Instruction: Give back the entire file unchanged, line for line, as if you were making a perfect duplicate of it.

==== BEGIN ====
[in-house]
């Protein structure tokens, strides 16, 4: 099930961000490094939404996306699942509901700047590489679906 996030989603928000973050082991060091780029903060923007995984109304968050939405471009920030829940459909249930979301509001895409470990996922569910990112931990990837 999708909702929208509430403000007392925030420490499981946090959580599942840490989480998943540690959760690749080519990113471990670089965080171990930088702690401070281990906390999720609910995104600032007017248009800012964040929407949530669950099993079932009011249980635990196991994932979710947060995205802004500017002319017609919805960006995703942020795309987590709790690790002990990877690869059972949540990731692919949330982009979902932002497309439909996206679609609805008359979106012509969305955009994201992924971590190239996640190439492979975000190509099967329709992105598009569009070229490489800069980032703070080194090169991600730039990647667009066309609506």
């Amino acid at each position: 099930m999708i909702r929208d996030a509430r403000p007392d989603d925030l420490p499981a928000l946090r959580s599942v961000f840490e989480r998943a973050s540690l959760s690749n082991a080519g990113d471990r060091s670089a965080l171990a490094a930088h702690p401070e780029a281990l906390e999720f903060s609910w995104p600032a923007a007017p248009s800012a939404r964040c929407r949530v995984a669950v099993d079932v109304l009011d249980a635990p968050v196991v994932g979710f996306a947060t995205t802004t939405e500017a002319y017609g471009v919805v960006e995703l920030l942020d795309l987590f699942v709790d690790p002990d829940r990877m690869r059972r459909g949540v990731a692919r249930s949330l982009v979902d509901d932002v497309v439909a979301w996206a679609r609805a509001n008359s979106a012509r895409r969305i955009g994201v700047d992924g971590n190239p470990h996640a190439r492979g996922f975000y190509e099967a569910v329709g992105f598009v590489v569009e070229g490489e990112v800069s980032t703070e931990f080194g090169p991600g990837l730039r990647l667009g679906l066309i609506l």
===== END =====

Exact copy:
[in-house]
């Protein structure tokens, strides 16, 4: 099930961000490094939404996306699942509901700047590489679906 996030989603928000973050082991060091780029903060923007995984109304968050939405471009920030829940459909249930979301509001895409470990996922569910990112931990990837 999708909702929208509430403000007392925030420490499981946090959580599942840490989480998943540690959760690749080519990113471990670089965080171990930088702690401070281990906390999720609910995104600032007017248009800012964040929407949530669950099993079932009011249980635990196991994932979710947060995205802004500017002319017609919805960006995703942020795309987590709790690790002990990877690869059972949540990731692919949330982009979902932002497309439909996206679609609805008359979106012509969305955009994201992924971590190239996640190439492979975000190509099967329709992105598009569009070229490489800069980032703070080194090169991600730039990647667009066309609506």
């Amino acid at each position: 099930m999708i909702r929208d996030a509430r403000p007392d989603d925030l420490p499981a928000l946090r959580s599942v961000f840490e989480r998943a973050s540690l959760s690749n082991a080519g990113d471990r060091s670089a965080l171990a490094a930088h702690p401070e780029a281990l906390e999720f903060s609910w995104p600032a923007a007017p248009s800012a939404r964040c929407r949530v995984a669950v099993d079932v109304l009011d249980a635990p968050v196991v994932g979710f996306a947060t995205t802004t939405e500017a002319y017609g471009v919805v960006e995703l920030l942020d795309l987590f699942v709790d690790p002990d829940r990877m690869r059972r459909g949540v990731a692919r249930s949330l982009v979902d509901d932002v497309v439909a979301w996206a679609r609805a509001n008359s979106a012509r895409r969305i955009g994201v700047d992924g971590n190239p470990h996640a190439r492979g996922f975000y190509e099967a569910v329709g992105f598009v590489v569009e070229g490489e990112v800069s980032t703070e931990f080194g090169p991600g990837l730039r990647l667009g679906l066309i609506l």